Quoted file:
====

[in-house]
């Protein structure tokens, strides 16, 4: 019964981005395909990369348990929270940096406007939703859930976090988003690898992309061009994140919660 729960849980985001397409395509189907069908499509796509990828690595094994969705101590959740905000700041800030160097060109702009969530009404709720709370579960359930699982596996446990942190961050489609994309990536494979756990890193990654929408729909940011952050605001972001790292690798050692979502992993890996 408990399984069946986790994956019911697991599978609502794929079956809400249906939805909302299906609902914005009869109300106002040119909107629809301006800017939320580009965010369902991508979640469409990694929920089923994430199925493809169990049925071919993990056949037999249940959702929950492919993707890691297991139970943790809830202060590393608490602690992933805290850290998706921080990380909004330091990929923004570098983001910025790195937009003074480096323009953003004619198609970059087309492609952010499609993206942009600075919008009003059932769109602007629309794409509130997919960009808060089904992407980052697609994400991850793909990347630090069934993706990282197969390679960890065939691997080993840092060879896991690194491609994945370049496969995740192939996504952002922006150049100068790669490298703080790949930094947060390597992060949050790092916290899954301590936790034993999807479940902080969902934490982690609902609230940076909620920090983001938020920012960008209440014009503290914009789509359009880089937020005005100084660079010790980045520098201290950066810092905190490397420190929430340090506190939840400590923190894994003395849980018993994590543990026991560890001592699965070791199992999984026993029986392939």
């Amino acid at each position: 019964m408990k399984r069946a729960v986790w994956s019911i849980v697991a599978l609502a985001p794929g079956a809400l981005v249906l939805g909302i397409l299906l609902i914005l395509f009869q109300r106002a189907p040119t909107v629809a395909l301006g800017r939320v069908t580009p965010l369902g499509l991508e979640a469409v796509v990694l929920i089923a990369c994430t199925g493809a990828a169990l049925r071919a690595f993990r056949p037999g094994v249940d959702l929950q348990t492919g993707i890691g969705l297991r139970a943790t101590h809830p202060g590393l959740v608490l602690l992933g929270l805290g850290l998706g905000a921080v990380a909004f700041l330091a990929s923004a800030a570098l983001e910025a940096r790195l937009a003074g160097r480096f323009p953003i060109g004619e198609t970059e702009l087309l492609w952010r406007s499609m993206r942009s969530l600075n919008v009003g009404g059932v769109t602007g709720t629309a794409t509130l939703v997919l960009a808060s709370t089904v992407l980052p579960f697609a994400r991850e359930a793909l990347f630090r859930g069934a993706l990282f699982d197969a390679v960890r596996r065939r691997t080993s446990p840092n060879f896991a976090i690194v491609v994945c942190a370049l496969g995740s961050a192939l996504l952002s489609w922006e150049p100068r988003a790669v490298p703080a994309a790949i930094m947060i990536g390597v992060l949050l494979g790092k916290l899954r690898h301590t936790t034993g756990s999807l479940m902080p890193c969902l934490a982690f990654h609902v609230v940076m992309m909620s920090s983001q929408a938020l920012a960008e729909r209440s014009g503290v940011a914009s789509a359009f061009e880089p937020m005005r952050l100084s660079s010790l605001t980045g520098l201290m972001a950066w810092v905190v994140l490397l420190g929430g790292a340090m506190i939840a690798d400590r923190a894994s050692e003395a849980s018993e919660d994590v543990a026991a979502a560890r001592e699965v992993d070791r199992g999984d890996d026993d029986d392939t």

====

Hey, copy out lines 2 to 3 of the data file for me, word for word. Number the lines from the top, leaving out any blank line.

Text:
């Protein structure tokens, strides 16, 4: 019964981005395909990369348990929270940096406007939703859930976090988003690898992309061009994140919660 729960849980985001397409395509189907069908499509796509990828690595094994969705101590959740905000700041800030160097060109702009969530009404709720709370579960359930699982596996446990942190961050489609994309990536494979756990890193990654929408729909940011952050605001972001790292690798050692979502992993890996 408990399984069946986790994956019911697991599978609502794929079956809400249906939805909302299906609902914005009869109300106002040119909107629809301006800017939320580009965010369902991508979640469409990694929920089923994430199925493809169990049925071919993990056949037999249940959702929950492919993707890691297991139970943790809830202060590393608490602690992933805290850290998706921080990380909004330091990929923004570098983001910025790195937009003074480096323009953003004619198609970059087309492609952010499609993206942009600075919008009003059932769109602007629309794409509130997919960009808060089904992407980052697609994400991850793909990347630090069934993706990282197969390679960890065939691997080993840092060879896991690194491609994945370049496969995740192939996504952002922006150049100068790669490298703080790949930094947060390597992060949050790092916290899954301590936790034993999807479940902080969902934490982690609902609230940076909620920090983001938020920012960008209440014009503290914009789509359009880089937020005005100084660079010790980045520098201290950066810092905190490397420190929430340090506190939840400590923190894994003395849980018993994590543990026991560890001592699965070791199992999984026993029986392939």
């Amino acid at each position: 019964m408990k399984r069946a729960v986790w994956s019911i849980v697991a599978l609502a985001p794929g079956a809400l981005v249906l939805g909302i397409l299906l609902i914005l395509f009869q109300r106002a189907p040119t909107v629809a395909l301006g800017r939320v069908t580009p965010l369902g499509l991508e979640a469409v796509v990694l929920i089923a990369c994430t199925g493809a990828a169990l049925r071919a690595f993990r056949p037999g094994v249940d959702l929950q348990t492919g993707i890691g969705l297991r139970a943790t101590h809830p202060g590393l959740v608490l602690l992933g929270l805290g850290l998706g905000a921080v990380a909004f700041l330091a990929s923004a800030a570098l983001e910025a940096r790195l937009a003074g160097r480096f323009p953003i060109g004619e198609t970059e702009l087309l492609w952010r406007s499609m993206r942009s969530l600075n919008v009003g009404g059932v769109t602007g709720t629309a794409t509130l939703v997919l960009a808060s709370t089904v992407l980052p579960f697609a994400r991850e359930a793909l990347f630090r859930g069934a993706l990282f699982d197969a390679v960890r596996r065939r691997t080993s446990p840092n060879f896991a976090i690194v491609v994945c942190a370049l496969g995740s961050a192939l996504l952002s489609w922006e150049p100068r988003a790669v490298p703080a994309a790949i930094m947060i990536g390597v992060l949050l494979g790092k916290l899954r690898h301590t936790t034993g756990s999807l479940m902080p890193c969902l934490a982690f990654h609902v609230v940076m992309m909620s920090s983001q929408a938020l920012a960008e729909r209440s014009g503290v940011a914009s789509a359009f061009e880089p937020m005005r952050l100084s660079s010790l605001t980045g520098l201290m972001a950066w810092v905190v994140l490397l420190g929430g790292a340090m506190i939840a690798d400590r923190a894994s050692e003395a849980s018993e919660d994590v543990a026991a979502a560890r001592e699965v992993d070791r199992g999984d890996d026993d029986d392939t």